The Gongwer Blog

House, Senate Budgets Less Than Gov's In General Fund

By Nick Smith
Staff Writer
Posted: May 7, 2023 8:41 PM

Budgets bills now sitting on the floor of the House and Senate are less than Governor Gretchen Whitmer's proposal from earlier this year in General Fund while both chambers have recommended spending more overall.

Next week the Senate is expected to begin voting on a series of budget bills containing $79.5 billion in gross adjusted spending. This is slightly above the governor's proposed budget of $79.4 billion in gross adjusted spending.

Numbers from the Senate Fiscal Agency show the governor's proposed spending in General Fund at more than $14.8 billion, while the Senate appropriators crafted a proposal containing about $14.3 billion General Fund.

For the School Aid Fund, the governor proposed slightly more ($19.09 billion) than the Senate Appropriations Committee members ($19.06 billion).

The House has proposed spending slightly less General Fund than Ms. Whitmer, $14.7 billion compared to $14.8 billion with the gross total above the executive budget recommendation. The House committee proposes a gross total budget of $81.4 billion, compared to Ms. Whitmer's $80.6 billion.

Both the House Appropriations Committee and the Senate Appropriations Committee on Wednesday reported the final budget bills to the floor of their respective chambers, setting the table for continued negotiations between the Legislature and Ms. Whitmer's office.

Senate Appropriations Committee Chair Sen. Sarah Anthony (D-Lansing) told reporters with the movement of bills, she believes the Legislature is still on target with her goal of completing the budget later this month or in early June.

"There have been, in some ways, significant differences between the executive recommendations and the House, but I'm excited to get in the room and start working through those details," Ms. Anthony said.

She explained that in multiple budgets the appropriations panels had similar spending levels while proposing different methods of funding various priorities.

Ms. Anthony said she did not believe the House, Senate and administration are too far off as they approach negotiations in the coming weeks. The chair said she also does not expect many surprises in the final product.

When asked about the involvement of Republicans in the process so far, Ms. Anthony said she directed her subcommittee chairs to be in regular contact with their Republican colleagues on amendments or finding ways to put some of their priorities into the budget.

"I personally think that each and every Republican has the ability to fight for their own communities," Ms. Anthony said.

HOUSE COMMITTEE MEETING: The Appropriations Committee reported the House's remaining seven budgets for the 2023-24 fiscal year to the House floor on Wednesday. The budgets included General Government (HB 4292), the Department of Corrections (HB 4247), K-12 school aid (HB 4286), Department of Education (HB 4287), Department of Transportation (HB 4309), Department of Health and Human Services (HB 4310) and Department of Labor and Economic Opportunity (HB 4246).

The biggest change made Wednesday was an amendment to the General Government budget proposal, which added $10 million to help the Department of State implement Proposal 22-2.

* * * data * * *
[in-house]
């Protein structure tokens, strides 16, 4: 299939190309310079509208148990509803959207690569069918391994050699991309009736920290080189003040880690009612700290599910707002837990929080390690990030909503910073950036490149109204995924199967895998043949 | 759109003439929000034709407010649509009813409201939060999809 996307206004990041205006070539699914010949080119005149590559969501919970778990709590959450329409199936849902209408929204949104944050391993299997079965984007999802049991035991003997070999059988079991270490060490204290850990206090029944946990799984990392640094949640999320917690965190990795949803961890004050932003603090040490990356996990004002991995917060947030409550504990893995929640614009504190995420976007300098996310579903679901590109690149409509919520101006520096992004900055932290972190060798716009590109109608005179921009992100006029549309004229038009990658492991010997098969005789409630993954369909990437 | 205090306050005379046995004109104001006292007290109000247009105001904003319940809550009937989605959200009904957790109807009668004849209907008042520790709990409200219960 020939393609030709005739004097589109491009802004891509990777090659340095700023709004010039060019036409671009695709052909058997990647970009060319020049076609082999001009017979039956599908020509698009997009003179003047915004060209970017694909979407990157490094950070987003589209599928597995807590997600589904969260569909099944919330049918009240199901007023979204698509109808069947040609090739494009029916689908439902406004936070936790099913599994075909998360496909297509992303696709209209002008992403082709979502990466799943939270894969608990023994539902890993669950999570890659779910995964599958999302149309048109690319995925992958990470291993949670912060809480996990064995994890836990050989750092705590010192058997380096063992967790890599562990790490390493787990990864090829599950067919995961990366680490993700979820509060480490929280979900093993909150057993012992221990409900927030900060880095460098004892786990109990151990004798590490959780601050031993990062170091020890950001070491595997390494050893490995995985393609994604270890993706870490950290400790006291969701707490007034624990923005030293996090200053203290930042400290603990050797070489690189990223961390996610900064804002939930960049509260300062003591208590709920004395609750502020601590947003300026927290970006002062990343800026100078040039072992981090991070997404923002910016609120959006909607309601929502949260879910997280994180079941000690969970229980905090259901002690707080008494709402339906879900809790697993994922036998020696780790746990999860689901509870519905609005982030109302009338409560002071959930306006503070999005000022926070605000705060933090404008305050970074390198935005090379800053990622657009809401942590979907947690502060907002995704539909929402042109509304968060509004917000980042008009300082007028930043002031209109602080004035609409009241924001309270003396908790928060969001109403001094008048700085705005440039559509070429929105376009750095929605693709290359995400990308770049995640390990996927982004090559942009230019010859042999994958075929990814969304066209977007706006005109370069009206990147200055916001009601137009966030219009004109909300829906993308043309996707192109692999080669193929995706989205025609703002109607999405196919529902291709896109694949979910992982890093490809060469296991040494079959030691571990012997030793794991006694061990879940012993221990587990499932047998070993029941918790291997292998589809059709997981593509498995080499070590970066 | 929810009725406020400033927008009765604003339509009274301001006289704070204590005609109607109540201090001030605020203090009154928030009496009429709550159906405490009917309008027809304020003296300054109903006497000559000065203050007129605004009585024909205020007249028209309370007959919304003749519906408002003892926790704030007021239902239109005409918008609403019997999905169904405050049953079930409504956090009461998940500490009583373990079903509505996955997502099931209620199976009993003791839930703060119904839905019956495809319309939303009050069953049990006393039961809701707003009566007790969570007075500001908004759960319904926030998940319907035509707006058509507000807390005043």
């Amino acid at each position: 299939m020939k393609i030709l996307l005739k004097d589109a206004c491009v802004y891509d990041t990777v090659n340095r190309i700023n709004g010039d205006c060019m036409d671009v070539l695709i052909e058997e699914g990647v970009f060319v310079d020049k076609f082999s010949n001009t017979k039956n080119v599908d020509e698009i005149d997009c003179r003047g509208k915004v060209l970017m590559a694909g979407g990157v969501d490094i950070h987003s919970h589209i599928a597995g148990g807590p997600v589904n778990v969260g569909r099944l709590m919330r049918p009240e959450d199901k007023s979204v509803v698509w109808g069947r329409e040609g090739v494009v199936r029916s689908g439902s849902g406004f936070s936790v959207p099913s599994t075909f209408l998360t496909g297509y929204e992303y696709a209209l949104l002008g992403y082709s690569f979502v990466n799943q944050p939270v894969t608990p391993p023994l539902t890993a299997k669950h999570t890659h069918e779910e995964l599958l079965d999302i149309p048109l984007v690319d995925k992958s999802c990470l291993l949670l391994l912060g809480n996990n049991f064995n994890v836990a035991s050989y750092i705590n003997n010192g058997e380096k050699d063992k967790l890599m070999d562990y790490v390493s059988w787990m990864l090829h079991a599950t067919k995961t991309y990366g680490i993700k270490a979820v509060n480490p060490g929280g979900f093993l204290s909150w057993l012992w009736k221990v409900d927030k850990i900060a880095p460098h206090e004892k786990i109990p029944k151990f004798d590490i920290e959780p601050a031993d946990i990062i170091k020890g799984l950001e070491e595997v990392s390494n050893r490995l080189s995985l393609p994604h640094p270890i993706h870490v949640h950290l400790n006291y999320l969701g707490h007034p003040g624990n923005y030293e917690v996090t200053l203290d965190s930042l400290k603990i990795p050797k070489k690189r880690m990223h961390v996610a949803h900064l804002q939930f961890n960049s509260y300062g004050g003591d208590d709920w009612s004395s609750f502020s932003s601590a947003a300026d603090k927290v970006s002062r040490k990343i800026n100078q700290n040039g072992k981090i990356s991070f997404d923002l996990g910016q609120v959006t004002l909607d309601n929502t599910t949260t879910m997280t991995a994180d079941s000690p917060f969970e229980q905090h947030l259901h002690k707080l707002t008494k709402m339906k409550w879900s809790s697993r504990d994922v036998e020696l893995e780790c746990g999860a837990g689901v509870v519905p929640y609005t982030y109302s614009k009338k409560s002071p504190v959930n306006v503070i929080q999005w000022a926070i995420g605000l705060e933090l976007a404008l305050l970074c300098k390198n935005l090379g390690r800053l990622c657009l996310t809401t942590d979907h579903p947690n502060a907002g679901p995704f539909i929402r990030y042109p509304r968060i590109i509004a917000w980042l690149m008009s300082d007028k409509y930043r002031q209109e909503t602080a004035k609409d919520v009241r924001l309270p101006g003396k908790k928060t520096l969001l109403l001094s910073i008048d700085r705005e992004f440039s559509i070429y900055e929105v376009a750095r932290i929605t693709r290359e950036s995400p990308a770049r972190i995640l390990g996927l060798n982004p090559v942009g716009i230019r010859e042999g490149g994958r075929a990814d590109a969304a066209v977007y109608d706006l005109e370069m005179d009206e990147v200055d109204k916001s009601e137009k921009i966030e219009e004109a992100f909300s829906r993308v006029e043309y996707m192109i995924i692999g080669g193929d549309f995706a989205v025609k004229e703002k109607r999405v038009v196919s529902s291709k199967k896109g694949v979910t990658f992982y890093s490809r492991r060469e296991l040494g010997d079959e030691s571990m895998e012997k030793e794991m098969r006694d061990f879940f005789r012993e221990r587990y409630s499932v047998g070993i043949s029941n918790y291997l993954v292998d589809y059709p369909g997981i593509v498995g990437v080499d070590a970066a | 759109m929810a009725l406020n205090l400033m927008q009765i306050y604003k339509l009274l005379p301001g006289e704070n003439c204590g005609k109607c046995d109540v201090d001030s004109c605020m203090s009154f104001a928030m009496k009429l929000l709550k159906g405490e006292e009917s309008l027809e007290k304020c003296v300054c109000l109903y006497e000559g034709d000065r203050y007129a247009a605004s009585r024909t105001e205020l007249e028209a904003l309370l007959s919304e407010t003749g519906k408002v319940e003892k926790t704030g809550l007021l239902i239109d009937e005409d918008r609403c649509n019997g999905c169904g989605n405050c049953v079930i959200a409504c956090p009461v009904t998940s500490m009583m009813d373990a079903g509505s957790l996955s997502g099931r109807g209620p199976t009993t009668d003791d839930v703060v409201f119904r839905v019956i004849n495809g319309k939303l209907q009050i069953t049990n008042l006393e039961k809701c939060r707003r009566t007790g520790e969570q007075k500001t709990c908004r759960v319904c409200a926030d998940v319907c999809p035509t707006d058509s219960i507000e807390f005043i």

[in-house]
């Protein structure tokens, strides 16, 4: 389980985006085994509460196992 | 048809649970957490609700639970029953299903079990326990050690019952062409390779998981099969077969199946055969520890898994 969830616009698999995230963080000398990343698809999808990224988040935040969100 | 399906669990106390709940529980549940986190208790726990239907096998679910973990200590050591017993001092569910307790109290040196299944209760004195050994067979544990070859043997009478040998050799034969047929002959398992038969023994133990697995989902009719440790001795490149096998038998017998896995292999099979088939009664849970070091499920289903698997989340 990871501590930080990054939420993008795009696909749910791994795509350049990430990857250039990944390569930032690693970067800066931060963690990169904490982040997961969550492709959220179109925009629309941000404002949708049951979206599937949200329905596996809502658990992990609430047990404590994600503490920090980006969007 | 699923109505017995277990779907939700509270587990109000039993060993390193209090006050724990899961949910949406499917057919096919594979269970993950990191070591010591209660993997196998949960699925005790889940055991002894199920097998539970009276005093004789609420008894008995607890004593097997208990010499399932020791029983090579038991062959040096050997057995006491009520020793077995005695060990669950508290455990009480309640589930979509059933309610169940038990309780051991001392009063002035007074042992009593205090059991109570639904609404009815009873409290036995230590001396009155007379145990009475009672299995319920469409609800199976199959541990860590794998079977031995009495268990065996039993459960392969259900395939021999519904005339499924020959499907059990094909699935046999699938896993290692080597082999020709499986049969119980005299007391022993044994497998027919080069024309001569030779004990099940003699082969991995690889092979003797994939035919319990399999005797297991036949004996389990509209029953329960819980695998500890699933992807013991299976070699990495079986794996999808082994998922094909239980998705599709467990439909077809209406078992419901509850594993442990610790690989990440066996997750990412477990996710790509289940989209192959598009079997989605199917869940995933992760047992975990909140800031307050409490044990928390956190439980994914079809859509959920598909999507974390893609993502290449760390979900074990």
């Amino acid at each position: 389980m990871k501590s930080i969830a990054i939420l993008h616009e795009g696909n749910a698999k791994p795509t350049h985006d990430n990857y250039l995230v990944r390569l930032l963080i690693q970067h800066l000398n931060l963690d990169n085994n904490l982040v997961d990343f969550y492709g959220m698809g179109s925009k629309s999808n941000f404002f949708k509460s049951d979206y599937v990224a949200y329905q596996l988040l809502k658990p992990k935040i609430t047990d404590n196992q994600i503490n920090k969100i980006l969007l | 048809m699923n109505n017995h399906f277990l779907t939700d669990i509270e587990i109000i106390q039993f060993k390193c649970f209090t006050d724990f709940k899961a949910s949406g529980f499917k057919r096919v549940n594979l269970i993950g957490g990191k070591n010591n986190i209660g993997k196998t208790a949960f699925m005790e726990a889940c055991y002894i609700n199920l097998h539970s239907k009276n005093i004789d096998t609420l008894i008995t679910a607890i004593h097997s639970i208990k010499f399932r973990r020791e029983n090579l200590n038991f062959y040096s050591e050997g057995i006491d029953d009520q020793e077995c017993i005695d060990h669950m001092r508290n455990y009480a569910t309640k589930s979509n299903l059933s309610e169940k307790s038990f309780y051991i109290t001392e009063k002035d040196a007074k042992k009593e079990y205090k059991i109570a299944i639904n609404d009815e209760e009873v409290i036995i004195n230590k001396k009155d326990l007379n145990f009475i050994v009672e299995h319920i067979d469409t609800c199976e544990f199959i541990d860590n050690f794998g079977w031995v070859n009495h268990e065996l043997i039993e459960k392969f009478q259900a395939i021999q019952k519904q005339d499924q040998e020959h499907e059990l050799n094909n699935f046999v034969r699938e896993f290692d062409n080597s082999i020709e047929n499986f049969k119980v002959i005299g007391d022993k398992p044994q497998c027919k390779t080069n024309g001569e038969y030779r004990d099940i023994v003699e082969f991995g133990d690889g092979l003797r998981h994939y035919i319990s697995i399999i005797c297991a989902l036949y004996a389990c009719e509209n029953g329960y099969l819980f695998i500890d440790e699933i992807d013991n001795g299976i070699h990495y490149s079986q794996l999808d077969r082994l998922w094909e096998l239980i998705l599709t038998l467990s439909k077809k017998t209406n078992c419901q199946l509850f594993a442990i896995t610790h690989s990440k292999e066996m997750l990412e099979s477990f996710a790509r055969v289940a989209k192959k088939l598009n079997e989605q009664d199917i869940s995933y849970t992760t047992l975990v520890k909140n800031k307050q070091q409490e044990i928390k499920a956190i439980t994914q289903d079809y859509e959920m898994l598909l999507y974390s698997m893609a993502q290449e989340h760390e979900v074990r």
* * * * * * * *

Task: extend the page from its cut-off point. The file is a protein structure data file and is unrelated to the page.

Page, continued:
Coming out of subcommittee, the Department of State was only allotted $5 million of the implementation for implementing additional costs of Proposal 1 and Proposal 2 for the 2023-24 fiscal year. The subcommittee also concurred with Ms. Whitmer's recommendation to provide an additional $11.5 million for the current fiscal year to implement the proposals. Still, the proposal fell far short of Ms. Benson's request for a $177.6 million supplemental for the current year and next year's budget. Ms. Benson's proposal was to, among other things, cover the cost of early voting as well as what she described as historic underfunding of local clerk operations.

The amendment would provide an additional $10 million for Proposal 2, which was passed by voters last November, and would bring the total up to $15 million. Rep. Felicia Brabec (D- Pittsfield Township), who chairs the House Appropriations General Government Subcommittee and put forward the amendment on Wednesday stressed that conversations were still ongoing.

"We want to be able to support what our residents overwhelmingly said to us," she said. "We just need to do continued work on that."

The amendment to the General Government budget was the only significant change to the budgets coming out of the subcommittees, though other amendments were adopted to adjust boilerplate language.

Nearly 100 amendments were put forward by Republicans during the committee meeting, which lasted for more than four hours, but all of them failed.

Most of the Republican-proposed amendments related to retaining a reporting requirement for a state agency; reducing or eliminating a budget line item for a new or existing program; providing funding for charter schools; eliminating diversity, equity and inclusion requirements for certain funding; and increasing funding for local infrastructure.

"The big picture of it is, the governor and the Democrats wanted to spend all of our surplus and dwindle that, often creating new programs that have to be sustained in the future," said Jerry Ward, press secretary for House Minority Leader Matt Hall (R-Richland Township). "And…we want to make sure there's transparency and when we are spending money…it's going into things that matter, such as local roads, things that are going to continue to have an impact for years to come."